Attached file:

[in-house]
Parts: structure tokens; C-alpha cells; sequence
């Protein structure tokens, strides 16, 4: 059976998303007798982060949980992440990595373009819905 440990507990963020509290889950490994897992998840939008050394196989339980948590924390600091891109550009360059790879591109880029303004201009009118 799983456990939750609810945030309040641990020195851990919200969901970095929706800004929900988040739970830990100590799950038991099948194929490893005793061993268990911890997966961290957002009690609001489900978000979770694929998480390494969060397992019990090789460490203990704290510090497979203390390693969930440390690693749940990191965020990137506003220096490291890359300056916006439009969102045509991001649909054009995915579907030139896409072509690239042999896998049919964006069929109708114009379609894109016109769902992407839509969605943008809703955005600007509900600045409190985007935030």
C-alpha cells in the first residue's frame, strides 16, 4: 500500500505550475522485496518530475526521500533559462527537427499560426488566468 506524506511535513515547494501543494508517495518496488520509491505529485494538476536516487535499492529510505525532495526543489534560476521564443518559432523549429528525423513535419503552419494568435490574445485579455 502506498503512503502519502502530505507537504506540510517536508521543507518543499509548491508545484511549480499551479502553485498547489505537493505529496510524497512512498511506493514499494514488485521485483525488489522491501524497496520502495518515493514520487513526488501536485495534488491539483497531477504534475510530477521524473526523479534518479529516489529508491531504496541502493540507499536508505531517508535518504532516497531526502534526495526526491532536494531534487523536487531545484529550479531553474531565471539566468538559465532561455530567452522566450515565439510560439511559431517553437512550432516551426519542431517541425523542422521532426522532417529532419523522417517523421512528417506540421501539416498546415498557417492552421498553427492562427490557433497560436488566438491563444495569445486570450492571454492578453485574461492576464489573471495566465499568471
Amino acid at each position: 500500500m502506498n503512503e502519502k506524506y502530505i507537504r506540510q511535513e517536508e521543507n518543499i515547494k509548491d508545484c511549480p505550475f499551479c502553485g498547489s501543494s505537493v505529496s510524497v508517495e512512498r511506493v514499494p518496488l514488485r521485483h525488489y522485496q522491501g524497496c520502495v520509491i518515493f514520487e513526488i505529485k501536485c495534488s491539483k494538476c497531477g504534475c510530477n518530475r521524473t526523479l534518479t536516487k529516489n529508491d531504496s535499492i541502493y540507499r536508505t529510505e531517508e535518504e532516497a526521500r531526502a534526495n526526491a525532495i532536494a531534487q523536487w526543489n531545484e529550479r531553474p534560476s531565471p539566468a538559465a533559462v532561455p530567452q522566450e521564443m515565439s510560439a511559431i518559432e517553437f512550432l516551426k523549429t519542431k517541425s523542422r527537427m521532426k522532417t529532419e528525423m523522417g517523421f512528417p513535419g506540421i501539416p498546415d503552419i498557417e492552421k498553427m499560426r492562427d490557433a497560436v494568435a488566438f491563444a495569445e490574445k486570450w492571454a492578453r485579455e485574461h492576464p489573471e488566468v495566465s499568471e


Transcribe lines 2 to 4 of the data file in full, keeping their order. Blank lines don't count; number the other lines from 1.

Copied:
Parts: structure tokens; C-alpha cells; sequence
């Protein structure tokens, strides 16, 4: 059976998303007798982060949980992440990595373009819905 440990507990963020509290889950490994897992998840939008050394196989339980948590924390600091891109550009360059790879591109880029303004201009009118 799983456990939750609810945030309040641990020195851990919200969901970095929706800004929900988040739970830990100590799950038991099948194929490893005793061993268990911890997966961290957002009690609001489900978000979770694929998480390494969060397992019990090789460490203990704290510090497979203390390693969930440390690693749940990191965020990137506003220096490291890359300056916006439009969102045509991001649909054009995915579907030139896409072509690239042999896998049919964006069929109708114009379609894109016109769902992407839509969605943008809703955005600007509900600045409190985007935030």
C-alpha cells in the first residue's frame, strides 16, 4: 500500500505550475522485496518530475526521500533559462527537427499560426488566468 506524506511535513515547494501543494508517495518496488520509491505529485494538476536516487535499492529510505525532495526543489534560476521564443518559432523549429528525423513535419503552419494568435490574445485579455 502506498503512503502519502502530505507537504506540510517536508521543507518543499509548491508545484511549480499551479502553485498547489505537493505529496510524497512512498511506493514499494514488485521485483525488489522491501524497496520502495518515493514520487513526488501536485495534488491539483497531477504534475510530477521524473526523479534518479529516489529508491531504496541502493540507499536508505531517508535518504532516497531526502534526495526526491532536494531534487523536487531545484529550479531553474531565471539566468538559465532561455530567452522566450515565439510560439511559431517553437512550432516551426519542431517541425523542422521532426522532417529532419523522417517523421512528417506540421501539416498546415498557417492552421498553427492562427490557433497560436488566438491563444495569445486570450492571454492578453485574461492576464489573471495566465499568471